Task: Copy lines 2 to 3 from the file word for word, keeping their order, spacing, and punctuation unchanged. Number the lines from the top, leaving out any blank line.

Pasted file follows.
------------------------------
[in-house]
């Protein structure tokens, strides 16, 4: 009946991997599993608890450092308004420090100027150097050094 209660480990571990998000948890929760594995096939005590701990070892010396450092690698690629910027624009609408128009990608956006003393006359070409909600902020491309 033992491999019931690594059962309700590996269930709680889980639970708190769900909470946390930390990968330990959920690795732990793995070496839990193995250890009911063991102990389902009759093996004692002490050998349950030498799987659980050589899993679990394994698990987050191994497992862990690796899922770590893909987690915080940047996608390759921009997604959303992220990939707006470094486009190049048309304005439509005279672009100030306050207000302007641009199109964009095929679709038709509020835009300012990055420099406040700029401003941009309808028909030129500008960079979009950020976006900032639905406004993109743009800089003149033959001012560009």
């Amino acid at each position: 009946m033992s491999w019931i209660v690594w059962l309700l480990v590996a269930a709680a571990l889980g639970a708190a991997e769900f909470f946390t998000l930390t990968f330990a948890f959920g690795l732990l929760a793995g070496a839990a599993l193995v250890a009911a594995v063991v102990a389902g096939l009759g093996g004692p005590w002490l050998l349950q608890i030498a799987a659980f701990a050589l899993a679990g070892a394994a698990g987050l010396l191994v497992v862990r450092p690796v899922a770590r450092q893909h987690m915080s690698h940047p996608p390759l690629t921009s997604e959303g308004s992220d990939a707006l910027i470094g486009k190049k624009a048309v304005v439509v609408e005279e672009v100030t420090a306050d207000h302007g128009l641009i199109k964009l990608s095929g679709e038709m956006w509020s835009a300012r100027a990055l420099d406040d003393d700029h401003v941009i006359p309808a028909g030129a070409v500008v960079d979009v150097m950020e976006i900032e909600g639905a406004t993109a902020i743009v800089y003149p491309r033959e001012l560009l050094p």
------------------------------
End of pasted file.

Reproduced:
């Protein structure tokens, strides 16, 4: 009946991997599993608890450092308004420090100027150097050094 209660480990571990998000948890929760594995096939005590701990070892010396450092690698690629910027624009609408128009990608956006003393006359070409909600902020491309 033992491999019931690594059962309700590996269930709680889980639970708190769900909470946390930390990968330990959920690795732990793995070496839990193995250890009911063991102990389902009759093996004692002490050998349950030498799987659980050589899993679990394994698990987050191994497992862990690796899922770590893909987690915080940047996608390759921009997604959303992220990939707006470094486009190049048309304005439509005279672009100030306050207000302007641009199109964009095929679709038709509020835009300012990055420099406040700029401003941009309808028909030129500008960079979009950020976006900032639905406004993109743009800089003149033959001012560009």
């Amino acid at each position: 009946m033992s491999w019931i209660v690594w059962l309700l480990v590996a269930a709680a571990l889980g639970a708190a991997e769900f909470f946390t998000l930390t990968f330990a948890f959920g690795l732990l929760a793995g070496a839990a599993l193995v250890a009911a594995v063991v102990a389902g096939l009759g093996g004692p005590w002490l050998l349950q608890i030498a799987a659980f701990a050589l899993a679990g070892a394994a698990g987050l010396l191994v497992v862990r450092p690796v899922a770590r450092q893909h987690m915080s690698h940047p996608p390759l690629t921009s997604e959303g308004s992220d990939a707006l910027i470094g486009k190049k624009a048309v304005v439509v609408e005279e672009v100030t420090a306050d207000h302007g128009l641009i199109k964009l990608s095929g679709e038709m956006w509020s835009a300012r100027a990055l420099d406040d003393d700029h401003v941009i006359p309808a028909g030129a070409v500008v960079d979009v150097m950020e976006i900032e909600g639905a406004t993109a902020i743009v800089y003149p491309r033959e001012l560009l050094p």